NEW YORK Free-market aluminum scrap and alloy prices dropped almost across the board Monday as the London Metal Exchange alloy contract held below the symbolic $2,000-per-tonne mark.
Old sheet was one of the few unchanged items at 72 to 74 cents per pound, with old cast dropping to between 75 and 77 cents per pound from between 76 and 78 cents per pound Thursday, and used beverage cans dropping to between 72 and 74 cents per pound f.o.b. shipping point from between 74 and 76 cents per pound previously.
A380.1 prices also dropped to between $1.06 and $1.07 per pound from between $1.07 and $1.08 per pound Thursday, with producers saying that $1.08 has effectively become a "quote price."
Traders cited the LMEs recent decline as the main factor in the scrap price correction. The LMEs North American special aluminum alloy contract (Nasaac) cash price closed the official session at $1,977 per tonne (89.7 cents) Tuesday, down 1.2 percent from $2,000 per tonne (90.7 cents per pound) Friday.
"The LME is still softening up; thats going to keep driving prices down," one alloy producer said.
"Our fortunes are in the hands of Europe," a second alloy producer said.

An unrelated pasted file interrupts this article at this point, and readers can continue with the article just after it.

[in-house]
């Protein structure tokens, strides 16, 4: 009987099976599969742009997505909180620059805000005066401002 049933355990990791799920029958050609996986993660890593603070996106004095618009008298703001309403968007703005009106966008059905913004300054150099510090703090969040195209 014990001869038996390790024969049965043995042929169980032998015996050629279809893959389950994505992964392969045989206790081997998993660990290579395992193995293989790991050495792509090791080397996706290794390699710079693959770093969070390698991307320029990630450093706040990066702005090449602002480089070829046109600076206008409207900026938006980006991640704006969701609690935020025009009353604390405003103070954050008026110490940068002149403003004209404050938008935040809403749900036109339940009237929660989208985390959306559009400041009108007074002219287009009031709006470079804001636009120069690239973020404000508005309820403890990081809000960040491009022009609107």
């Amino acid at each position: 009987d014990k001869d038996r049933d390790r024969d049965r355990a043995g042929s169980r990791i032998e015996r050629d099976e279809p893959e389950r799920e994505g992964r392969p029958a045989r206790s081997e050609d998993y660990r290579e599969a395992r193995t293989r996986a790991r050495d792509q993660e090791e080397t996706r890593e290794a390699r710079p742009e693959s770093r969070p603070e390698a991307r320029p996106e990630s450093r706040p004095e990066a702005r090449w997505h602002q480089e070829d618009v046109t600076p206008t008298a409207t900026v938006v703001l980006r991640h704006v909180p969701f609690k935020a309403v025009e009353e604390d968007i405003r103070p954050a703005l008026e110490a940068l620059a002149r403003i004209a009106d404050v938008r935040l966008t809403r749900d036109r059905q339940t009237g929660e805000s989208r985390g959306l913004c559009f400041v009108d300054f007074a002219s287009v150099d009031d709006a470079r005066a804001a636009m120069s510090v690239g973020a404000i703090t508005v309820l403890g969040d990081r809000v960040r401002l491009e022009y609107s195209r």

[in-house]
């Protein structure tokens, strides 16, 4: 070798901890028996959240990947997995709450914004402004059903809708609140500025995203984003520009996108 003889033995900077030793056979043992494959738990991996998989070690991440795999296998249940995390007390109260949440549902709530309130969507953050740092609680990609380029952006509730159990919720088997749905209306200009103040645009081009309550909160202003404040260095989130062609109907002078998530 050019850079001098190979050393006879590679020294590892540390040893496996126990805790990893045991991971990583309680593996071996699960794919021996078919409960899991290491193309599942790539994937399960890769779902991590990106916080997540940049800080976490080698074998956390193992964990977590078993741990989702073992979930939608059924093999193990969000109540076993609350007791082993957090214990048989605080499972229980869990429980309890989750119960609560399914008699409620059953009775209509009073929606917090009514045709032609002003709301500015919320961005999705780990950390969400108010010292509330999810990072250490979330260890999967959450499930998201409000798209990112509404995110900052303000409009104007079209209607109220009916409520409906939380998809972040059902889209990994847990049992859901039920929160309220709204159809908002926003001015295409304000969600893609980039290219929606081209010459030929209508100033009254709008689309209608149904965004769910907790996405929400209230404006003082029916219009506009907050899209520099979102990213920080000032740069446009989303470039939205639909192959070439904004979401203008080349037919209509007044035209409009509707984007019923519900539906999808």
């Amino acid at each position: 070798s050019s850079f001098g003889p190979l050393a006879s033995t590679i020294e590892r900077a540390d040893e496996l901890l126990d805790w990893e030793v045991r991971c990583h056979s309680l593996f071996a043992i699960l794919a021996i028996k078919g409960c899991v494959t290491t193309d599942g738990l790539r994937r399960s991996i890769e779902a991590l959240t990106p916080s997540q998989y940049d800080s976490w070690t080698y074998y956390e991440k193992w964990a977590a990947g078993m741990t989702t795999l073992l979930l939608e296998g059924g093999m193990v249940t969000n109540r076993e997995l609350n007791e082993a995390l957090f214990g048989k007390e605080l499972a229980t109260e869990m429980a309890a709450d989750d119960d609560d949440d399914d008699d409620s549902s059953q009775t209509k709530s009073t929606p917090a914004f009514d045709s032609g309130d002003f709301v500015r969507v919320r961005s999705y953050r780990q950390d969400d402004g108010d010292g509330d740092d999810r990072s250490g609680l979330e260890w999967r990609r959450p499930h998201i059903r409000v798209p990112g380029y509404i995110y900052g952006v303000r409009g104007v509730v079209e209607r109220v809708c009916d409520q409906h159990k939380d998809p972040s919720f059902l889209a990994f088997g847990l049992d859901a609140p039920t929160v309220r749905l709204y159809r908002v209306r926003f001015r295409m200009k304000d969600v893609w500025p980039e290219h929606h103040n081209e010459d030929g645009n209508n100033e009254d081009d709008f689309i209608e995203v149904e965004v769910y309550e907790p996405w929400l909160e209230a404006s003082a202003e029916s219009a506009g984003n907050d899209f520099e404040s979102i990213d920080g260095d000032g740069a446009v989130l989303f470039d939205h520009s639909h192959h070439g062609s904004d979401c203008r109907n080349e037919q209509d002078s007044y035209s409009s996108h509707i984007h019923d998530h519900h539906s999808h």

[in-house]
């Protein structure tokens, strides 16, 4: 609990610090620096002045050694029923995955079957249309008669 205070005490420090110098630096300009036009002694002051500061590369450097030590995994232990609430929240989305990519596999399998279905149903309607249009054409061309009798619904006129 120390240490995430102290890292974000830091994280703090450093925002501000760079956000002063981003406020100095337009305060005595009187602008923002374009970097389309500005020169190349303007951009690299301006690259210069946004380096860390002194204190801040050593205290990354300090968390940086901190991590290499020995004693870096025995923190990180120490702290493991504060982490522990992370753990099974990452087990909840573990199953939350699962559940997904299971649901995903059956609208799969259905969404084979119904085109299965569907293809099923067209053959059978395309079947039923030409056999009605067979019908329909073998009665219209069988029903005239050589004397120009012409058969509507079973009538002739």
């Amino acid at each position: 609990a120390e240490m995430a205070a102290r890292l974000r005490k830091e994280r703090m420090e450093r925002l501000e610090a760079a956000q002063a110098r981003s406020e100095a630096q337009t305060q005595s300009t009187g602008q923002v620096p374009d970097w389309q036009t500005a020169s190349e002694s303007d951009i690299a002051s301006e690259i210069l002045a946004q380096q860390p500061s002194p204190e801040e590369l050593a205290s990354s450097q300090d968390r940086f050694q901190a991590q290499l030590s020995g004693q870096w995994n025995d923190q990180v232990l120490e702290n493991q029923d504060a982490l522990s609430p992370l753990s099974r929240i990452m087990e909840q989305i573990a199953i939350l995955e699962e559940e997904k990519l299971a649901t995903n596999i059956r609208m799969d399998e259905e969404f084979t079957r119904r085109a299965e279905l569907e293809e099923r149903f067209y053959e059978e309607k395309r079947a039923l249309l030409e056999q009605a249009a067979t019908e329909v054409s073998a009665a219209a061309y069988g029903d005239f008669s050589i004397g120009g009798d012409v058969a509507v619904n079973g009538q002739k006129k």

With alloy prices falling in line with scrap price drops, alloy producers said they are continuing to feel pressure on their margins.
"The margins are still really squeezed; with the current scrap market, A380.1 should be $1.09 per pound," a third alloy producer said.
Increased scrap flows, however, are expected to relieve some of that pressure in the coming months.
"I think as we get closer to the summer months, itll loosen up. Some of the auto plants will start shutting down, so there wont be as much pressure to push for scrap," the first alloy producer said.
"Scrap is becoming a little more available," the second producer agreed. Scrap prices "didnt go down as quickly as ingot did, but theyre starting to."